Q: I just found out that my husband has been lying about financial issues for the entirety of our two-year marriage. He made large purchases on a credit card that I thought had been closed, and he has not contributed nearly as much into a retirement account as he had been claiming. I know this is not infidelity, but it is making me reconsider our marriage.
A: Well, it is not sexual infidelity, but it’s a betrayal nonetheless. What’s missing here is how you found out. Did he confess with remorse? Or did you stumble upon his misdeeds during a rendezvous with TurboTax? Do you think there could be a gambling or substance abuse problem? Or is it that the two of you have different financial perspectives and he felt justified in going rogue?
The $25,000 question here is not about the money, but about what drove him to be dishonest and whether – or how – he can picture developing a new transparency between you. As with any break in trust, the reparations will take time, communication and motivation on both of your parts. And a good marital counselor could certainly be a catalyst to that process.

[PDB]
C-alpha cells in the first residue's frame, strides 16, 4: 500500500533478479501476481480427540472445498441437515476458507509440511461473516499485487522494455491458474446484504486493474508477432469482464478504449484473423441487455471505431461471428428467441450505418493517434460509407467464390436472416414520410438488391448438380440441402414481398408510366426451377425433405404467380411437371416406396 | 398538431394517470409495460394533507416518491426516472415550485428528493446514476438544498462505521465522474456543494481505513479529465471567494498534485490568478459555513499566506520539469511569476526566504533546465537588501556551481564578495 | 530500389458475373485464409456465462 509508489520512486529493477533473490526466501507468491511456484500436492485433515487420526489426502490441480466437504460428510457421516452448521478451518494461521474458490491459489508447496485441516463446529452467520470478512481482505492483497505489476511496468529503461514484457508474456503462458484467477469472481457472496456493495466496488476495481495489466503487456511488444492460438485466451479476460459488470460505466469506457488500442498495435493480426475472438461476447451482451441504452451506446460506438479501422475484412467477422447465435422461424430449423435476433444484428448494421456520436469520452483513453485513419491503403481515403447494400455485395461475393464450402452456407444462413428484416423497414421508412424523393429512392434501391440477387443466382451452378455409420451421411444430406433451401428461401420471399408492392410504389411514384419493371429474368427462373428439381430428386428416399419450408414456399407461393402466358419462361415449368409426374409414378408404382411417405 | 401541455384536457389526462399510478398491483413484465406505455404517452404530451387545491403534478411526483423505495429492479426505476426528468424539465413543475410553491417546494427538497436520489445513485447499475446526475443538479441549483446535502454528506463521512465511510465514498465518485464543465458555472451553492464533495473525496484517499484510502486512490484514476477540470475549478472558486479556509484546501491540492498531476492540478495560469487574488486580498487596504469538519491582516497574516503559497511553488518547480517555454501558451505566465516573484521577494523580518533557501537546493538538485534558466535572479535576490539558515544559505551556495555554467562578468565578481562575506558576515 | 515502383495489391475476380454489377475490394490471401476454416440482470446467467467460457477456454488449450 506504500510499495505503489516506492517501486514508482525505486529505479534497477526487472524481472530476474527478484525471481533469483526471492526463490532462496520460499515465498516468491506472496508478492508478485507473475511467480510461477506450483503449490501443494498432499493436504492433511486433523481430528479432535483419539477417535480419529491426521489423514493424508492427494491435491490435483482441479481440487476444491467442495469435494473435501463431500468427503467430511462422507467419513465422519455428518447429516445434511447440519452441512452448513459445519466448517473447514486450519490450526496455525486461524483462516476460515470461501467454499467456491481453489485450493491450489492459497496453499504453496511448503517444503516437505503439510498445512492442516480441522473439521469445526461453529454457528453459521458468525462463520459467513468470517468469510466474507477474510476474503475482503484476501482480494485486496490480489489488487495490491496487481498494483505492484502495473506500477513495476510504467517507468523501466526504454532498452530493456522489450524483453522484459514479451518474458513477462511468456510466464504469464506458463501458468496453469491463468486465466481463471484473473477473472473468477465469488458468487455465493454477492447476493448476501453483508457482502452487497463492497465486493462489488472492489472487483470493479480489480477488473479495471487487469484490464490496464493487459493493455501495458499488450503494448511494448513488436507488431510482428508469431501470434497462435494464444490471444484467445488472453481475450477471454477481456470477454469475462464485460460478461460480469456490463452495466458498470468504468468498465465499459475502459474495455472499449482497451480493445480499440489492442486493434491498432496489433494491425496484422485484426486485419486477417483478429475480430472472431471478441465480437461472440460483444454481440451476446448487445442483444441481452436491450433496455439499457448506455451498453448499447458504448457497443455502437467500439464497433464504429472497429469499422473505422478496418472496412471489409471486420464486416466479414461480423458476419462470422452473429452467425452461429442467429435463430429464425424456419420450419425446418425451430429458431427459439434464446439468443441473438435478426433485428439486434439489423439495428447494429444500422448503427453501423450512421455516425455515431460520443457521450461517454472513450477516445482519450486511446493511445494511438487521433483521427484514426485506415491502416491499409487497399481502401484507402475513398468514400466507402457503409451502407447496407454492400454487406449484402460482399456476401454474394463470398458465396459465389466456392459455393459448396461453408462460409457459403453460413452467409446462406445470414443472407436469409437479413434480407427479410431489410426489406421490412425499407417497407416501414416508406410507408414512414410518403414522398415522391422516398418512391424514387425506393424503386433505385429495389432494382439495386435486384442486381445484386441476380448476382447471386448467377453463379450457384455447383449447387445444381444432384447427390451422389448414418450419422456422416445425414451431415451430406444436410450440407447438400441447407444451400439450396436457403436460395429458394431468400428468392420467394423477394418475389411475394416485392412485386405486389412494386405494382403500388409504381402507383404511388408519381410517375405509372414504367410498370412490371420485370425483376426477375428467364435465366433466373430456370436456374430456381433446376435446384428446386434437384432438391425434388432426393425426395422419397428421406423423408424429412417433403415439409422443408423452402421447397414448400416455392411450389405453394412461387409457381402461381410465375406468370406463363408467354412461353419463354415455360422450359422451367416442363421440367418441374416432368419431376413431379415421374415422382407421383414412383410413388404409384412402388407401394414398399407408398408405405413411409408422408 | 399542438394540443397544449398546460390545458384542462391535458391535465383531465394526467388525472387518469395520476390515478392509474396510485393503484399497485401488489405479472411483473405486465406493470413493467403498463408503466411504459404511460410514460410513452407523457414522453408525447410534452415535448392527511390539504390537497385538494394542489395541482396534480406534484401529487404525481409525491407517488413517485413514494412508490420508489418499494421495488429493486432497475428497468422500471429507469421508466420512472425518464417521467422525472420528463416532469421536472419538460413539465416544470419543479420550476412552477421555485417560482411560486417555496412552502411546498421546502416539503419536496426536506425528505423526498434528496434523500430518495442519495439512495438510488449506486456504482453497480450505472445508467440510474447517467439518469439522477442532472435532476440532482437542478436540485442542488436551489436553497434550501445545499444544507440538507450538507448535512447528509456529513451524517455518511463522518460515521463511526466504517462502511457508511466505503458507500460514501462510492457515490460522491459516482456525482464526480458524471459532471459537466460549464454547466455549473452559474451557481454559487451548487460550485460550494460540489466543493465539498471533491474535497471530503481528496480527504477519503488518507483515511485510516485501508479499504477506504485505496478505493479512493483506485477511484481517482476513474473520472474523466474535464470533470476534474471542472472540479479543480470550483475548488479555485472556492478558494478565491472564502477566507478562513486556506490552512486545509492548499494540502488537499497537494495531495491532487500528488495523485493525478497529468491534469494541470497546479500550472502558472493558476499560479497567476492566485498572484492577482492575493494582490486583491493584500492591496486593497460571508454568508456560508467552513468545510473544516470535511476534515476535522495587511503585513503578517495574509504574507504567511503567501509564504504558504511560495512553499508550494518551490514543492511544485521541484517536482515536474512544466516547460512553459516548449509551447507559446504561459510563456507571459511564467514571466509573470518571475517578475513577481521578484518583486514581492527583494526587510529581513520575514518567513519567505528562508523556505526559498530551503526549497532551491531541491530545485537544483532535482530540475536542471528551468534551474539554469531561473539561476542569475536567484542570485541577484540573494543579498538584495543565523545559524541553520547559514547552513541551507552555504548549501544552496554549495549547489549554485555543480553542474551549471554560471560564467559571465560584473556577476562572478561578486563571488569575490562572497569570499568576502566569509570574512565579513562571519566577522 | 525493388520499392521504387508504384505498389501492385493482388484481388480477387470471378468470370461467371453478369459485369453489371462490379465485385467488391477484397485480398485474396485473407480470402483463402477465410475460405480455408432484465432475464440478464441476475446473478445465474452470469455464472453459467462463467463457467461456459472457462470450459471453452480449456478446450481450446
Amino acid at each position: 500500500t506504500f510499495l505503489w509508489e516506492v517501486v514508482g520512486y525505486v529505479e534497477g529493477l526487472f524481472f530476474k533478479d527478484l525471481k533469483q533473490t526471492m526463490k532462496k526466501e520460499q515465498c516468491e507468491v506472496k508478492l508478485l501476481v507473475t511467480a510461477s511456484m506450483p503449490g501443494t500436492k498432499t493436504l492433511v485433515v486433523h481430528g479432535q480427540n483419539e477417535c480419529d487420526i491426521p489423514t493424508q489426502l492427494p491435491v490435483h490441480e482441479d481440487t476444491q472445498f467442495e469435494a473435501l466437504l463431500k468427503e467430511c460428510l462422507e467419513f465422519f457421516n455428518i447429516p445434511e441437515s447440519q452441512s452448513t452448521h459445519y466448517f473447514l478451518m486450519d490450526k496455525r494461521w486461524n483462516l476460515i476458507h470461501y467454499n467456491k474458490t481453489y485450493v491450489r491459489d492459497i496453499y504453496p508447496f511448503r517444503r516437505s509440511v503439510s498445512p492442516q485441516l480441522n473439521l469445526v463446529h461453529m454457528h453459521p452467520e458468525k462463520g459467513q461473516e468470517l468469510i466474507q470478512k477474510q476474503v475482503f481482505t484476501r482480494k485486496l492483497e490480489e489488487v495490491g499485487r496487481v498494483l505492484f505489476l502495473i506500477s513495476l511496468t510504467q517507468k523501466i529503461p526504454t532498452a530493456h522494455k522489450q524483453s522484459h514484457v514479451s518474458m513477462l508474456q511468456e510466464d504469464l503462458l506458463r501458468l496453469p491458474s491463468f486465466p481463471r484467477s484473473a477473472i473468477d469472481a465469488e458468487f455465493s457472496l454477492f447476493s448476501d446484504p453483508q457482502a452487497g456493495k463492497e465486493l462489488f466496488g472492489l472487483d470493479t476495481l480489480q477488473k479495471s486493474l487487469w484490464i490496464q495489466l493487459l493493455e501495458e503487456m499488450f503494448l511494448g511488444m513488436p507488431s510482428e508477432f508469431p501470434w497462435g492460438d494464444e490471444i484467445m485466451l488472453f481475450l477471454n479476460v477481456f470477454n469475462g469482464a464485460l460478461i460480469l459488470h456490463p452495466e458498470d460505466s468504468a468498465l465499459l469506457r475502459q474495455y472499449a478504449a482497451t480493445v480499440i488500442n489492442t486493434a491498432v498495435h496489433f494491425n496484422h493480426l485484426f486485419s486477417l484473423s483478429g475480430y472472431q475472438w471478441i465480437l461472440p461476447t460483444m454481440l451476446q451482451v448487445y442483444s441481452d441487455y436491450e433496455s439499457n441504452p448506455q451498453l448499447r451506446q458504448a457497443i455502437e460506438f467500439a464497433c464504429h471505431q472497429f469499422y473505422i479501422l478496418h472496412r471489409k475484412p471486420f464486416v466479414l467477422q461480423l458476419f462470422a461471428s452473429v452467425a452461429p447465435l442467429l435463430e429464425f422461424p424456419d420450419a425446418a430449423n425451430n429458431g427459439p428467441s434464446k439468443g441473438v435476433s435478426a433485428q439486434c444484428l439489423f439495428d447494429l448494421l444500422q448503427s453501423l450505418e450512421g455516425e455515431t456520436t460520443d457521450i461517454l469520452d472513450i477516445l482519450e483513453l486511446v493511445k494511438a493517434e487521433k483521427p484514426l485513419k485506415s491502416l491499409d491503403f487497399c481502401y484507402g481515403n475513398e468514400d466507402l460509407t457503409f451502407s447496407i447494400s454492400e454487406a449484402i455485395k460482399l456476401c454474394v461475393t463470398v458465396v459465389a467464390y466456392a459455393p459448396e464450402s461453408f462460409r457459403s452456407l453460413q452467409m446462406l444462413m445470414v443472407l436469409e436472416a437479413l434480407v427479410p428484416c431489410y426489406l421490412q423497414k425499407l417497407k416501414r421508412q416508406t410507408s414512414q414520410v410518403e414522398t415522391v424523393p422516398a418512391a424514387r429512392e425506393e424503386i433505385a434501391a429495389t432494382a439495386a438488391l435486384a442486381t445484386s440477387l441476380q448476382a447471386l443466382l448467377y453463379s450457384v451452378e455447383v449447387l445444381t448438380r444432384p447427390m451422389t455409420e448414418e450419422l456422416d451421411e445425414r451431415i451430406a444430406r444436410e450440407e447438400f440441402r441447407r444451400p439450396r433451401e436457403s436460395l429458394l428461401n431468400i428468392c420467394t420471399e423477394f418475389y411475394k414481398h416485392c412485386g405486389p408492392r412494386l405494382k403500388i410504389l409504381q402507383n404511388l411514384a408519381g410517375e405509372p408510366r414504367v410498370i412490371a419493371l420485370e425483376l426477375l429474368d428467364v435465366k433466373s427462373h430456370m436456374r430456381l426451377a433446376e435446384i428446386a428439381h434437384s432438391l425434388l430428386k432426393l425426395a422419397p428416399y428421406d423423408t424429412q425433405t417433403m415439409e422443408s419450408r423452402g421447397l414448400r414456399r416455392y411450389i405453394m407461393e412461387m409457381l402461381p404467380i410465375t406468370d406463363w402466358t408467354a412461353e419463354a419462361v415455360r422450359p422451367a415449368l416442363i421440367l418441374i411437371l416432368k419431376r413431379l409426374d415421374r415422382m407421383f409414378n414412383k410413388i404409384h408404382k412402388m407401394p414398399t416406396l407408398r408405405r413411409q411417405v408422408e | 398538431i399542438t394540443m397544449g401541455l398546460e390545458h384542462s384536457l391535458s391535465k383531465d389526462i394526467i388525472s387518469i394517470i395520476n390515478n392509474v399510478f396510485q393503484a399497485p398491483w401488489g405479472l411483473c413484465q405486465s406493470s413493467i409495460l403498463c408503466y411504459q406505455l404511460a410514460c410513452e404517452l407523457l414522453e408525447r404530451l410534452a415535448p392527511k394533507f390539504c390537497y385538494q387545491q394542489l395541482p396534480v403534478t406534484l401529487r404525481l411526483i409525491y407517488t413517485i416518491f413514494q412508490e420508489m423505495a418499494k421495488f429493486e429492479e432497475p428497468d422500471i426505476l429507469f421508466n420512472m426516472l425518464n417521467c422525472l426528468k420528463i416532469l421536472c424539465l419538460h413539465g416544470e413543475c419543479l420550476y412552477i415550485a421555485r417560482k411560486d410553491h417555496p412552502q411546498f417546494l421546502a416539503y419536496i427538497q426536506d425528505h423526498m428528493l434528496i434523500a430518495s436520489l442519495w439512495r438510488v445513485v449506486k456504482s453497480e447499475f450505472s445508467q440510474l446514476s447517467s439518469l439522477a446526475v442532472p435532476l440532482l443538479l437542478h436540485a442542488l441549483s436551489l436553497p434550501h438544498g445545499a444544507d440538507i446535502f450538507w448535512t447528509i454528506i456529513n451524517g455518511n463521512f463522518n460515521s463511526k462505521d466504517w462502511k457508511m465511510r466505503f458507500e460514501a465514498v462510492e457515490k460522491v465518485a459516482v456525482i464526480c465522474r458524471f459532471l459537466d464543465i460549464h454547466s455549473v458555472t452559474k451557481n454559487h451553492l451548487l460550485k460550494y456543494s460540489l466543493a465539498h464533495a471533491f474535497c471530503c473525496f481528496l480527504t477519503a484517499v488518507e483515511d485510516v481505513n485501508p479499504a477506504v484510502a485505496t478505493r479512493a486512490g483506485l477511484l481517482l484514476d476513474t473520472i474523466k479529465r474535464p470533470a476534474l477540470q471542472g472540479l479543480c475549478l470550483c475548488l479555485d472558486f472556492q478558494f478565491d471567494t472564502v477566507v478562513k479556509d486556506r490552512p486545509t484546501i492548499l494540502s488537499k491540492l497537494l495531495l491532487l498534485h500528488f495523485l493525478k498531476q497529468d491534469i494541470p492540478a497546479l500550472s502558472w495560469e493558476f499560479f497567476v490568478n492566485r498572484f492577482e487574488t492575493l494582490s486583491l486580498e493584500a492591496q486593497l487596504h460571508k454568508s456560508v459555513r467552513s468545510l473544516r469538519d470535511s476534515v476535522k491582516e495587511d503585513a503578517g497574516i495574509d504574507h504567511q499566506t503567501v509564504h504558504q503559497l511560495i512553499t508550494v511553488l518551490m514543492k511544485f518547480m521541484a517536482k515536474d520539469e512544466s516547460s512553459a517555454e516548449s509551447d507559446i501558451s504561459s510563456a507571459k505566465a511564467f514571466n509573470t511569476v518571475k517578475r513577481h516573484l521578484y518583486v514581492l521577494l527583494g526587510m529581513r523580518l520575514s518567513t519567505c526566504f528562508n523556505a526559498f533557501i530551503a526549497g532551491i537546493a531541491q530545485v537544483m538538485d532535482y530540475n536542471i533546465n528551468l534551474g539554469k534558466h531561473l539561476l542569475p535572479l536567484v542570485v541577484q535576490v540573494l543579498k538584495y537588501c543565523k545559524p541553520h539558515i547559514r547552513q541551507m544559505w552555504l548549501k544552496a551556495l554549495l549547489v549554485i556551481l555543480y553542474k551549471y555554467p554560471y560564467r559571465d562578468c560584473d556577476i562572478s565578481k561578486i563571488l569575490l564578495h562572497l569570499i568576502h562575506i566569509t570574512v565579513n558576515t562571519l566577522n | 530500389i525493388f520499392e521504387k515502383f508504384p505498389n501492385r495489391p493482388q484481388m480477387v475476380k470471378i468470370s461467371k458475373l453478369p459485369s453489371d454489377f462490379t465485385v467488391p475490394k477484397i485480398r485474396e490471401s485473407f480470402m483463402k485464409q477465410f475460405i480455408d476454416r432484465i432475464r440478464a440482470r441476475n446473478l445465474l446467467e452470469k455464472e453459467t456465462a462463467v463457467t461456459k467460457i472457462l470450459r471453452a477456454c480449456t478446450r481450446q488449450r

Q: My daughter, who is in her mid-20s, can have very coarse language that her father and I believe is inappropriate. She speaks this way even at formal family functions. I think she speaks this way for shock value and to be the center of attention, and I have spoken with her about it. She refuses to stop, and I know that her language is offensive to several relatives.
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A: As she’s an adult, there’s a delicate line between discipline and boundary-setting. I’m going to assume that you have sat her down and had respectful conversations that focus more on people’s feelings being hurt rather than her being terrible.
If she has refused to make any changes, your next step is to decide exactly where the line is of what is unacceptable. And then put your money where your mouth is – ask her to leave an outing when she is being offensive and don’t invite her to certain things if she is not willing to be civil. No, it’s not easy. But part of growing up is realizing that other people’s feelings about what’s acceptable matter, even if she doesn’t agree. Better for her family to teach her before a string of lost jobs does.